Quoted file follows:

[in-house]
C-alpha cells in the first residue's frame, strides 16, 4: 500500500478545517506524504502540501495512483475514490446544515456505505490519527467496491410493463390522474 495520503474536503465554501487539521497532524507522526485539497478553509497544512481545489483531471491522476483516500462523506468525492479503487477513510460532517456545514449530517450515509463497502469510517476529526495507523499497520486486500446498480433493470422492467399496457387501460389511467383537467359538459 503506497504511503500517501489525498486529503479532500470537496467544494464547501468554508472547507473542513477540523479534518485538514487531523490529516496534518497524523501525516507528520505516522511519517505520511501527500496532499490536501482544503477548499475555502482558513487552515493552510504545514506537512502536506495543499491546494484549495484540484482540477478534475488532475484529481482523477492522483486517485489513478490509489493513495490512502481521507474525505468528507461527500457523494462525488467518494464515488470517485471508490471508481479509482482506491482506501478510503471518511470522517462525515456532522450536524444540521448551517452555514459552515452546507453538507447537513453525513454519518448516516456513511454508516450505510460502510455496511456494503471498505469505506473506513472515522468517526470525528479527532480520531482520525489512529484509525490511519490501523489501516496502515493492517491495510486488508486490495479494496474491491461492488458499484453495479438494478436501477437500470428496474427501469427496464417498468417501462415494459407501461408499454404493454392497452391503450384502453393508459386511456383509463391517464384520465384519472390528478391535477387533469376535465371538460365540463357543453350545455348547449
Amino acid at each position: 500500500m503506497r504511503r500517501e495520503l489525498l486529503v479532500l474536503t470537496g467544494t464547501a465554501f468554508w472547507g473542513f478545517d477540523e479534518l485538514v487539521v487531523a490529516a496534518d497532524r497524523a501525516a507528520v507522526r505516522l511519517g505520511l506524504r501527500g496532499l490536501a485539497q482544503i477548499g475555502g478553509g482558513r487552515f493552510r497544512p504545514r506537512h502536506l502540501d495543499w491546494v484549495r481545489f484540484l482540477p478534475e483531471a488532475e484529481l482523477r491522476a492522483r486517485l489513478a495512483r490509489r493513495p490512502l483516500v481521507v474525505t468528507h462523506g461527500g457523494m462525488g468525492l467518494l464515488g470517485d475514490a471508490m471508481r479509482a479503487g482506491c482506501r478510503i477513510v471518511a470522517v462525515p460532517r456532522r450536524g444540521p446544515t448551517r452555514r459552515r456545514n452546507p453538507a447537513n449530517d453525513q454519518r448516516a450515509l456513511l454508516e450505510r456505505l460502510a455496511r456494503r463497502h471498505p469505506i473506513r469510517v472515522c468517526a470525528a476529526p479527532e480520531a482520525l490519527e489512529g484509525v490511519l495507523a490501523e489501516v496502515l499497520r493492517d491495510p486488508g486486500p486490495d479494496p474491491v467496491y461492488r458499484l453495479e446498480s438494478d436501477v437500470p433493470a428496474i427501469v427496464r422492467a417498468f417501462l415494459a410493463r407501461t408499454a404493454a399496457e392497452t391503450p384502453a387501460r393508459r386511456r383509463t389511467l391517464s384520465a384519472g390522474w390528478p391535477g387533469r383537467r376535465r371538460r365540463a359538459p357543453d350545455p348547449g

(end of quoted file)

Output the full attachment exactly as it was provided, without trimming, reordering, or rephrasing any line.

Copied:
[in-house]
C-alpha cells in the first residue's frame, strides 16, 4: 500500500478545517506524504502540501495512483475514490446544515456505505490519527467496491410493463390522474 495520503474536503465554501487539521497532524507522526485539497478553509497544512481545489483531471491522476483516500462523506468525492479503487477513510460532517456545514449530517450515509463497502469510517476529526495507523499497520486486500446498480433493470422492467399496457387501460389511467383537467359538459 503506497504511503500517501489525498486529503479532500470537496467544494464547501468554508472547507473542513477540523479534518485538514487531523490529516496534518497524523501525516507528520505516522511519517505520511501527500496532499490536501482544503477548499475555502482558513487552515493552510504545514506537512502536506495543499491546494484549495484540484482540477478534475488532475484529481482523477492522483486517485489513478490509489493513495490512502481521507474525505468528507461527500457523494462525488467518494464515488470517485471508490471508481479509482482506491482506501478510503471518511470522517462525515456532522450536524444540521448551517452555514459552515452546507453538507447537513453525513454519518448516516456513511454508516450505510460502510455496511456494503471498505469505506473506513472515522468517526470525528479527532480520531482520525489512529484509525490511519490501523489501516496502515493492517491495510486488508486490495479494496474491491461492488458499484453495479438494478436501477437500470428496474427501469427496464417498468417501462415494459407501461408499454404493454392497452391503450384502453393508459386511456383509463391517464384520465384519472390528478391535477387533469376535465371538460365540463357543453350545455348547449
Amino acid at each position: 500500500m503506497r504511503r500517501e495520503l489525498l486529503v479532500l474536503t470537496g467544494t464547501a465554501f468554508w472547507g473542513f478545517d477540523e479534518l485538514v487539521v487531523a490529516a496534518d497532524r497524523a501525516a507528520v507522526r505516522l511519517g505520511l506524504r501527500g496532499l490536501a485539497q482544503i477548499g475555502g478553509g482558513r487552515f493552510r497544512p504545514r506537512h502536506l502540501d495543499w491546494v484549495r481545489f484540484l482540477p478534475e483531471a488532475e484529481l482523477r491522476a492522483r486517485l489513478a495512483r490509489r493513495p490512502l483516500v481521507v474525505t468528507h462523506g461527500g457523494m462525488g468525492l467518494l464515488g470517485d475514490a471508490m471508481r479509482a479503487g482506491c482506501r478510503i477513510v471518511a470522517v462525515p460532517r456532522r450536524g444540521p446544515t448551517r452555514r459552515r456545514n452546507p453538507a447537513n449530517d453525513q454519518r448516516a450515509l456513511l454508516e450505510r456505505l460502510a455496511r456494503r463497502h471498505p469505506i473506513r469510517v472515522c468517526a470525528a476529526p479527532e480520531a482520525l490519527e489512529g484509525v490511519l495507523a490501523e489501516v496502515l499497520r493492517d491495510p486488508g486486500p486490495d479494496p474491491v467496491y461492488r458499484l453495479e446498480s438494478d436501477v437500470p433493470a428496474i427501469v427496464r422492467a417498468f417501462l415494459a410493463r407501461t408499454a404493454a399496457e392497452t391503450p384502453a387501460r393508459r386511456r383509463t389511467l391517464s384520465a384519472g390522474w390528478p391535477g387533469r383537467r376535465r371538460r365540463a359538459p357543453d350545455p348547449g